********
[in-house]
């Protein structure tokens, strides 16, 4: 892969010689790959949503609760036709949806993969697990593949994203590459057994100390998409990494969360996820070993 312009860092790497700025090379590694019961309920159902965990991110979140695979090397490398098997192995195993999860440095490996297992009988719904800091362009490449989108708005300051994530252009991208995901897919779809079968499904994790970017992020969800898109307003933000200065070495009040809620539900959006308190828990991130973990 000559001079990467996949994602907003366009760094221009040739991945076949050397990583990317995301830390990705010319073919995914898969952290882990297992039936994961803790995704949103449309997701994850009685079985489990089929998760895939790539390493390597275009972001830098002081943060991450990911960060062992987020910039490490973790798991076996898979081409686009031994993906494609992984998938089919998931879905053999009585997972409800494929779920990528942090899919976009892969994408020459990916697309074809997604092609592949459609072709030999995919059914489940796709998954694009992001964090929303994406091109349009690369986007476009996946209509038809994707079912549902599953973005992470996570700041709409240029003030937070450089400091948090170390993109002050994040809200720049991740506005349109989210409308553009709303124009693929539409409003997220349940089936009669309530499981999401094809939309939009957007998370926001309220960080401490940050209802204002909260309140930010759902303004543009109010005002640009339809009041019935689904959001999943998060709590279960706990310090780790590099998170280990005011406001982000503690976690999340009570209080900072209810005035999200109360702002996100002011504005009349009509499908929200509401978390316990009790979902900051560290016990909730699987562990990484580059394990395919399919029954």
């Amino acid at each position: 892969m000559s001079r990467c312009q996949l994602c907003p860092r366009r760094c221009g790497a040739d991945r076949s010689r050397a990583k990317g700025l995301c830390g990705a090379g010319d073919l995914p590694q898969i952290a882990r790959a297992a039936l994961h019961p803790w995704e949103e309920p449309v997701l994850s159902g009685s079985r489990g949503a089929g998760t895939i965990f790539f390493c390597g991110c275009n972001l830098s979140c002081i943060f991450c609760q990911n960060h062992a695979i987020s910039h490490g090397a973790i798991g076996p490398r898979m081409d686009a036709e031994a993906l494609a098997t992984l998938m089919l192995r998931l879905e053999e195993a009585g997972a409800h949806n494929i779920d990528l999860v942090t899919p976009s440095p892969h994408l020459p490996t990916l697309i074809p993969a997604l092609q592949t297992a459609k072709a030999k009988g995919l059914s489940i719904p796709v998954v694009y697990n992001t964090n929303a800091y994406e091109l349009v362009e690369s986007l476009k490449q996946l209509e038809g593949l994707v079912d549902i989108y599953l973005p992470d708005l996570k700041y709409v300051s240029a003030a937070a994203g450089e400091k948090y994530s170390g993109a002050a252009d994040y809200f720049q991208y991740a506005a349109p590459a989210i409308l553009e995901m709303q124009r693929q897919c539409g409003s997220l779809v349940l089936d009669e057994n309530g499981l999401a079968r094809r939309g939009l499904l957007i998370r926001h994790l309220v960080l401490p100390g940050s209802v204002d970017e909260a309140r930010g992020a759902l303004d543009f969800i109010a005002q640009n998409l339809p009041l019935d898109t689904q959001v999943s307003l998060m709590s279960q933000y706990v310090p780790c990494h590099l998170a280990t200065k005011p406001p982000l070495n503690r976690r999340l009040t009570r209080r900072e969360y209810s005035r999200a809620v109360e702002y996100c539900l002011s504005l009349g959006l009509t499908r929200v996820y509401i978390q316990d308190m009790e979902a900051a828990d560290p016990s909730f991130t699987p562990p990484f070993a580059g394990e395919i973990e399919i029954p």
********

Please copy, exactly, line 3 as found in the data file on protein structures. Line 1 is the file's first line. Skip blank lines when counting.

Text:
């Amino acid at each position: 892969m000559s001079r990467c312009q996949l994602c907003p860092r366009r760094c221009g790497a040739d991945r076949s010689r050397a990583k990317g700025l995301c830390g990705a090379g010319d073919l995914p590694q898969i952290a882990r790959a297992a039936l994961h019961p803790w995704e949103e309920p449309v997701l994850s159902g009685s079985r489990g949503a089929g998760t895939i965990f790539f390493c390597g991110c275009n972001l830098s979140c002081i943060f991450c609760q990911n960060h062992a695979i987020s910039h490490g090397a973790i798991g076996p490398r898979m081409d686009a036709e031994a993906l494609a098997t992984l998938m089919l192995r998931l879905e053999e195993a009585g997972a409800h949806n494929i779920d990528l999860v942090t899919p976009s440095p892969h994408l020459p490996t990916l697309i074809p993969a997604l092609q592949t297992a459609k072709a030999k009988g995919l059914s489940i719904p796709v998954v694009y697990n992001t964090n929303a800091y994406e091109l349009v362009e690369s986007l476009k490449q996946l209509e038809g593949l994707v079912d549902i989108y599953l973005p992470d708005l996570k700041y709409v300051s240029a003030a937070a994203g450089e400091k948090y994530s170390g993109a002050a252009d994040y809200f720049q991208y991740a506005a349109p590459a989210i409308l553009e995901m709303q124009r693929q897919c539409g409003s997220l779809v349940l089936d009669e057994n309530g499981l999401a079968r094809r939309g939009l499904l957007i998370r926001h994790l309220v960080l401490p100390g940050s209802v204002d970017e909260a309140r930010g992020a759902l303004d543009f969800i109010a005002q640009n998409l339809p009041l019935d898109t689904q959001v999943s307003l998060m709590s279960q933000y706990v310090p780790c990494h590099l998170a280990t200065k005011p406001p982000l070495n503690r976690r999340l009040t009570r209080r900072e969360y209810s005035r999200a809620v109360e702002y996100c539900l002011s504005l009349g959006l009509t499908r929200v996820y509401i978390q316990d308190m009790e979902a900051a828990d560290p016990s909730f991130t699987p562990p990484f070993a580059g394990e395919i973990e399919i029954p």